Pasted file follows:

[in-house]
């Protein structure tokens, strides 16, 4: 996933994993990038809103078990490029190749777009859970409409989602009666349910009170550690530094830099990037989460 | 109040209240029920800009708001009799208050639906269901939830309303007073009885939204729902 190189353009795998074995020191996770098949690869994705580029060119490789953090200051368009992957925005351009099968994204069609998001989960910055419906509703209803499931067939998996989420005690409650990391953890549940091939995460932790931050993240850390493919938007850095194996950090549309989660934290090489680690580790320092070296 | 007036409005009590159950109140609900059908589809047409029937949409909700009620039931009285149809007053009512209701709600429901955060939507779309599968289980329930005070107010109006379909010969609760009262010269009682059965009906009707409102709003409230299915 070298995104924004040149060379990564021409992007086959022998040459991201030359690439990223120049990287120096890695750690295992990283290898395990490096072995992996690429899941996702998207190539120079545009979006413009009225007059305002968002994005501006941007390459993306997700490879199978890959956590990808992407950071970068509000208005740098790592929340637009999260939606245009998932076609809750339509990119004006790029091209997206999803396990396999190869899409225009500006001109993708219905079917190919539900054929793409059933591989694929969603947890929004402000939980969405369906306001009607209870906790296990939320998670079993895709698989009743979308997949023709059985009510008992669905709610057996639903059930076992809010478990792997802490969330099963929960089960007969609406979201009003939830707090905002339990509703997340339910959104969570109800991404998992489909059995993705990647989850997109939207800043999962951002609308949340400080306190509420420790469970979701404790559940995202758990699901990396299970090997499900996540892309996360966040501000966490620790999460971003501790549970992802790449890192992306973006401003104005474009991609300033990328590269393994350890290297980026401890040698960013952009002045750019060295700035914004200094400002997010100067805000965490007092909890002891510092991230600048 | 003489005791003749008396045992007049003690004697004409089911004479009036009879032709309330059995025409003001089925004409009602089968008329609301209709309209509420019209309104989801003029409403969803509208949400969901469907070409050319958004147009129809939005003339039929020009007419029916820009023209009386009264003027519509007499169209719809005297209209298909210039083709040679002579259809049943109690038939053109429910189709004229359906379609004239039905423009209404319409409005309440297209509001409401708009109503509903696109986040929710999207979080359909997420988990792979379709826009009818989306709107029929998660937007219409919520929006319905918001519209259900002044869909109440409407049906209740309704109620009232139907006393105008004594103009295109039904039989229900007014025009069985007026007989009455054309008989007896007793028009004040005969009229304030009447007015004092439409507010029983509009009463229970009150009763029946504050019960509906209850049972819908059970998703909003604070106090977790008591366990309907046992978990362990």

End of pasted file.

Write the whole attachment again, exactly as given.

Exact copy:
[in-house]
């Protein structure tokens, strides 16, 4: 996933994993990038809103078990490029190749777009859970409409989602009666349910009170550690530094830099990037989460 | 109040209240029920800009708001009799208050639906269901939830309303007073009885939204729902 190189353009795998074995020191996770098949690869994705580029060119490789953090200051368009992957925005351009099968994204069609998001989960910055419906509703209803499931067939998996989420005690409650990391953890549940091939995460932790931050993240850390493919938007850095194996950090549309989660934290090489680690580790320092070296 | 007036409005009590159950109140609900059908589809047409029937949409909700009620039931009285149809007053009512209701709600429901955060939507779309599968289980329930005070107010109006379909010969609760009262010269009682059965009906009707409102709003409230299915 070298995104924004040149060379990564021409992007086959022998040459991201030359690439990223120049990287120096890695750690295992990283290898395990490096072995992996690429899941996702998207190539120079545009979006413009009225007059305002968002994005501006941007390459993306997700490879199978890959956590990808992407950071970068509000208005740098790592929340637009999260939606245009998932076609809750339509990119004006790029091209997206999803396990396999190869899409225009500006001109993708219905079917190919539900054929793409059933591989694929969603947890929004402000939980969405369906306001009607209870906790296990939320998670079993895709698989009743979308997949023709059985009510008992669905709610057996639903059930076992809010478990792997802490969330099963929960089960007969609406979201009003939830707090905002339990509703997340339910959104969570109800991404998992489909059995993705990647989850997109939207800043999962951002609308949340400080306190509420420790469970979701404790559940995202758990699901990396299970090997499900996540892309996360966040501000966490620790999460971003501790549970992802790449890192992306973006401003104005474009991609300033990328590269393994350890290297980026401890040698960013952009002045750019060295700035914004200094400002997010100067805000965490007092909890002891510092991230600048 | 003489005791003749008396045992007049003690004697004409089911004479009036009879032709309330059995025409003001089925004409009602089968008329609301209709309209509420019209309104989801003029409403969803509208949400969901469907070409050319958004147009129809939005003339039929020009007419029916820009023209009386009264003027519509007499169209719809005297209209298909210039083709040679002579259809049943109690038939053109429910189709004229359906379609004239039905423009209404319409409005309440297209509001409401708009109503509903696109986040929710999207979080359909997420988990792979379709826009009818989306709107029929998660937007219409919520929006319905918001519209259900002044869909109440409407049906209740309704109620009232139907006393105008004594103009295109039904039989229900007014025009069985007026007989009455054309008989007896007793028009004040005969009229304030009447007015004092439409507010029983509009009463229970009150009763029946504050019960509906209850049972819908059970998703909003604070106090977790008591366990309907046992978990362990």